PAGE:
http://www.gone.2012books.lardbucket.org/sites/all/files/data12.xls

3. Large Data Set 13 records the number of bidders and sales price of a particular type of antique grandfather clock at 60 auctions. Compute the linear correlation coefficient r. Compare its value to your comments on the appearance and strength of any linear trend in the scatter diagram that you constructed in the third large data set problem for Section 10.1 "Linear Relationships Between Variables".

http://www.gone.2012books.lardbucket.org/sites/all/files/data13.xls

1. r=0.921

2.
3.
4.
5.
6.
7. 0.875

8.
9. −0.846

10.
1. 0.948

2.
3. 0.709

4.
5. 0.832

6.
7. 0.751

8.
9. 0.965

10.
11. 0.992

12.
1. zero
2. positive
3. negative
4. zero
5. positive
1.
2. same value

3.
4. same value

5.
1.

## 10.3 Modelling Linear Relationships with Randomness Present

### Exercises

1. State the three assumptions that are the basis for the Simple Linear Regression Model.

2. The Simple Linear Regression Model is summarized by the equation

Identify the deterministic part and the random part.

a statistic or a population parameter? Explain.
1. Is the number σ in the Simple Linear Regression Model a statistic or a population parameter? Explain.

2. Describe what to look for in a scatter diagram in order to check that the assumptions of the Simple Linear Regression Model are true.

3. True or false: the assumptions of the Simple Linear Regression Model must hold exactly in order for the procedures and analysis developed in this chapter to be useful.

1. The mean of y is linearly related to x.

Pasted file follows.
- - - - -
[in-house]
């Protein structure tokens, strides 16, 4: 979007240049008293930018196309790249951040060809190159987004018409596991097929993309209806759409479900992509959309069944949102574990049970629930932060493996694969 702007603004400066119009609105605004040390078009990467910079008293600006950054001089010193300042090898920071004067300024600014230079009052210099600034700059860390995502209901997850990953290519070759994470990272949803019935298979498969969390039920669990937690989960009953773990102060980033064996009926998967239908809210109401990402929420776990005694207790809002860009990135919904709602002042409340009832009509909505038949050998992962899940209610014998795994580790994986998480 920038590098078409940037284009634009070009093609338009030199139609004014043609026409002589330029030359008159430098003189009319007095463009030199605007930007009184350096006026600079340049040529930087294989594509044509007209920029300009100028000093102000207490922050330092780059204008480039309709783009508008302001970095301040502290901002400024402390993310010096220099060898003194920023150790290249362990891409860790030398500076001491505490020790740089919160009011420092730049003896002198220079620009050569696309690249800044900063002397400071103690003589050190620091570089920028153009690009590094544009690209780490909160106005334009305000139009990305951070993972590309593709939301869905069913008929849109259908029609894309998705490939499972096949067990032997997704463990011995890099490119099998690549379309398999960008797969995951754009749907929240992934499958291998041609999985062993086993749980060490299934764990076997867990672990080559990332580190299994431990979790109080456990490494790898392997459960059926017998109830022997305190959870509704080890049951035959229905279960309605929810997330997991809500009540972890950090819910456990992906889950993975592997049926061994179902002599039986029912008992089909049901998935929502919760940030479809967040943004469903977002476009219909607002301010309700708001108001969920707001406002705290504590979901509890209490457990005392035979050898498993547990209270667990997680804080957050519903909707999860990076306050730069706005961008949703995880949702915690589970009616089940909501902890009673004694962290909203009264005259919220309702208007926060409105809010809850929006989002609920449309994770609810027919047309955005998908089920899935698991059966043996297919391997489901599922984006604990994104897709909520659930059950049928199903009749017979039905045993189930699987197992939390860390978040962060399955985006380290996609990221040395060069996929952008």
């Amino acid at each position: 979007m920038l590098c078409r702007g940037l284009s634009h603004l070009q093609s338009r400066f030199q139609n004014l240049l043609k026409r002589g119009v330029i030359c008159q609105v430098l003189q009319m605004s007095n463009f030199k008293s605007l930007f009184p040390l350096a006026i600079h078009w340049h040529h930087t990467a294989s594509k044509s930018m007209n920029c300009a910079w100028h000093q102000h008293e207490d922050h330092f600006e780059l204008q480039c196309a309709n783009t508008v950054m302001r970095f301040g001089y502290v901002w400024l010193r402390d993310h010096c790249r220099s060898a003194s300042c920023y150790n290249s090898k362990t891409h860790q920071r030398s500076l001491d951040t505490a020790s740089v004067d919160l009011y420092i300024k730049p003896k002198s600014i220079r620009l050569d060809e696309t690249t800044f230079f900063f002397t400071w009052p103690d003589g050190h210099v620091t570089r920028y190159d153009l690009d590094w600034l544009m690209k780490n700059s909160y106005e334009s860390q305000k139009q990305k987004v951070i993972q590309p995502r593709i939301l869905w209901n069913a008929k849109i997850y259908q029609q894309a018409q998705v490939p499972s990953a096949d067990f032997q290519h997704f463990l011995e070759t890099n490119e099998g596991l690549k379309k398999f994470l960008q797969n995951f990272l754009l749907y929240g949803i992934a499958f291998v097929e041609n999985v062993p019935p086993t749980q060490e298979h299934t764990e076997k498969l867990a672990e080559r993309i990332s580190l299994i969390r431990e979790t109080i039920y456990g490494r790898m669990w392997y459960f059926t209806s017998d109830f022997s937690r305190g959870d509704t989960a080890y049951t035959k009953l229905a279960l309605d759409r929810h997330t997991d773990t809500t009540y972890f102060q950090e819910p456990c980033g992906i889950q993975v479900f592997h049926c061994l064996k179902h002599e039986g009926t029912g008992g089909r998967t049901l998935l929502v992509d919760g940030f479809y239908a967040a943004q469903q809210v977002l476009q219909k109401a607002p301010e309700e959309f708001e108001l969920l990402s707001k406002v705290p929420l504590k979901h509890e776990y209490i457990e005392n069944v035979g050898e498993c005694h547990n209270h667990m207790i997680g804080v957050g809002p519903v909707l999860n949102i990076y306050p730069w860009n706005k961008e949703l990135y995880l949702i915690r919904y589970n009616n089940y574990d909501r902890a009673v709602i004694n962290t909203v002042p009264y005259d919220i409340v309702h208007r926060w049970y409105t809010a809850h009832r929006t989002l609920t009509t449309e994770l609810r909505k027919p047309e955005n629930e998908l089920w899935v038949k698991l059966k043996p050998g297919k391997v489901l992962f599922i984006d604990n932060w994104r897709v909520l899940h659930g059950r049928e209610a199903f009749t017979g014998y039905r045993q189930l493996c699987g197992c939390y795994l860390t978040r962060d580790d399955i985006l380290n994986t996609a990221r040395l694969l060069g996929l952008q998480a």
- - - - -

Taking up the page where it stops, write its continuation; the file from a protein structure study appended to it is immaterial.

2. For each given x, y is a normal random variable with mean β1x+β0 and standard deviation σ.
3. All the observations of y in the sample are independent.
1.
2. is a population parameter.

3.
4. A linear trend.

## 10.4 The Least Squares Regression Line

### Basic

For the Basic and Application exercises in this section use the computations that were done for the exercises with the same number in Section 10.2 "The Linear Correlation Coefficient".

1. Compute the least squares regression line for the data in Exercise 1 of Section 10.2 "The Linear Correlation Coefficient".

2. Compute the least squares regression line for the data in Exercise 2 of Section 10.2 "The Linear Correlation Coefficient".

3. Compute the least squares regression line for the data in Exercise 3 of Section 10.2 "The Linear Correlation Coefficient".

4. Compute the least squares regression line for the data in Exercise 4 of Section 10.2 "The Linear Correlation Coefficient".

5. For the data in Exercise 5 of Section 10.2 "The Linear Correlation Coefficient"

1. Compute the least squares regression line.
2. Compute the sum of the squared errors SSE using the definition Σ(yyˆ)2.
3. Compute the sum of the squared errors SSE using the formula SSE=SSyyβˆ1SSxy.
6. For the data in Exercise 6 of Section 10.2 "The Linear Correlation Coefficient"

1. Compute the least squares regression line.
2. Compute the sum of the squared errors SSE using the definition Σ(yyˆ)2.
3. Compute the sum of the squared errors SSE using the formula SSE=SSyyβˆ1SSxy.
7. Compute the least squares regression line for the data in Exercise 7 of Section 10.2 "The Linear Correlation Coefficient".

8. Compute the least squares regression line for the data in Exercise 8 of Section 10.2 "The Linear Correlation Coefficient".

9. For the data in Exercise 9 of Section 10.2 "The Linear Correlation Coefficient"

1. Compute the least squares regression line.
2. Can you compute the sum of the squared errors SSE using the definition Σ(yyˆ)2? Explain.
3. Compute the sum of the squared errors SSE using the formula SSE=SSyyβˆ1SSxy.
10. For the data in Exercise 10 of Section 10.2 "The Linear Correlation Coefficient"

1. Compute the least squares regression line.
2. Can you compute the sum of the squared errors SSE using the definition Σ(yyˆ)2? Explain.
3. Compute the sum of the squared errors SSE using the formula SSE=SSyyβˆ1SSxy.

### Applications

1. For the data in Exercise 11 of Section 10.2 "The Linear Correlation Coefficient"